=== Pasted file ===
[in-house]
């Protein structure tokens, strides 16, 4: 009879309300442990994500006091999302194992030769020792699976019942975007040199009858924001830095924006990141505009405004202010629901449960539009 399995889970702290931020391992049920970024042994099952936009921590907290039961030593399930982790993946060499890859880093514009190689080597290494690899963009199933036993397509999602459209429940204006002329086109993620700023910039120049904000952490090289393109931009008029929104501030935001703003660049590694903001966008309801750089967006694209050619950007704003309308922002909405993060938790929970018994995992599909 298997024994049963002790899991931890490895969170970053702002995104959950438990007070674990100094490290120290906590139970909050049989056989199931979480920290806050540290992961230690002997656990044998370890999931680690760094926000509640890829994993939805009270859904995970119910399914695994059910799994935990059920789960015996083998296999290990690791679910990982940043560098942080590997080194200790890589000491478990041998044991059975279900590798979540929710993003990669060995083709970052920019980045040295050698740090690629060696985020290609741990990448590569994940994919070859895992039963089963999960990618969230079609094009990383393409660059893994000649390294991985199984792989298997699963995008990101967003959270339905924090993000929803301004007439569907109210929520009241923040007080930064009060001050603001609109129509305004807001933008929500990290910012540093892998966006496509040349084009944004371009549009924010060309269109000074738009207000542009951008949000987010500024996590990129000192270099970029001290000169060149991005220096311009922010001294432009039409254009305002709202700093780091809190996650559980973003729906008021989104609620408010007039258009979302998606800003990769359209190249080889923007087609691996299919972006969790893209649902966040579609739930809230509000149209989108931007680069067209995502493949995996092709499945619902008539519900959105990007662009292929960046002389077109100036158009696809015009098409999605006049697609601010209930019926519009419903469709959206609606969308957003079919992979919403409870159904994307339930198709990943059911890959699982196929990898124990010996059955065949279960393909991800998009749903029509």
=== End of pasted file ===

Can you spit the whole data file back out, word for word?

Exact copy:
[in-house]
């Protein structure tokens, strides 16, 4: 009879309300442990994500006091999302194992030769020792699976019942975007040199009858924001830095924006990141505009405004202010629901449960539009 399995889970702290931020391992049920970024042994099952936009921590907290039961030593399930982790993946060499890859880093514009190689080597290494690899963009199933036993397509999602459209429940204006002329086109993620700023910039120049904000952490090289393109931009008029929104501030935001703003660049590694903001966008309801750089967006694209050619950007704003309308922002909405993060938790929970018994995992599909 298997024994049963002790899991931890490895969170970053702002995104959950438990007070674990100094490290120290906590139970909050049989056989199931979480920290806050540290992961230690002997656990044998370890999931680690760094926000509640890829994993939805009270859904995970119910399914695994059910799994935990059920789960015996083998296999290990690791679910990982940043560098942080590997080194200790890589000491478990041998044991059975279900590798979540929710993003990669060995083709970052920019980045040295050698740090690629060696985020290609741990990448590569994940994919070859895992039963089963999960990618969230079609094009990383393409660059893994000649390294991985199984792989298997699963995008990101967003959270339905924090993000929803301004007439569907109210929520009241923040007080930064009060001050603001609109129509305004807001933008929500990290910012540093892998966006496509040349084009944004371009549009924010060309269109000074738009207000542009951008949000987010500024996590990129000192270099970029001290000169060149991005220096311009922010001294432009039409254009305002709202700093780091809190996650559980973003729906008021989104609620408010007039258009979302998606800003990769359209190249080889923007087609691996299919972006969790893209649902966040579609739930809230509000149209989108931007680069067209995502493949995996092709499945619902008539519900959105990007662009292929960046002389077109100036158009696809015009098409999605006049697609601010209930019926519009419903469709959206609606969308957003079919992979919403409870159904994307339930198709990943059911890959699982196929990898124990010996059955065949279960393909991800998009749903029509």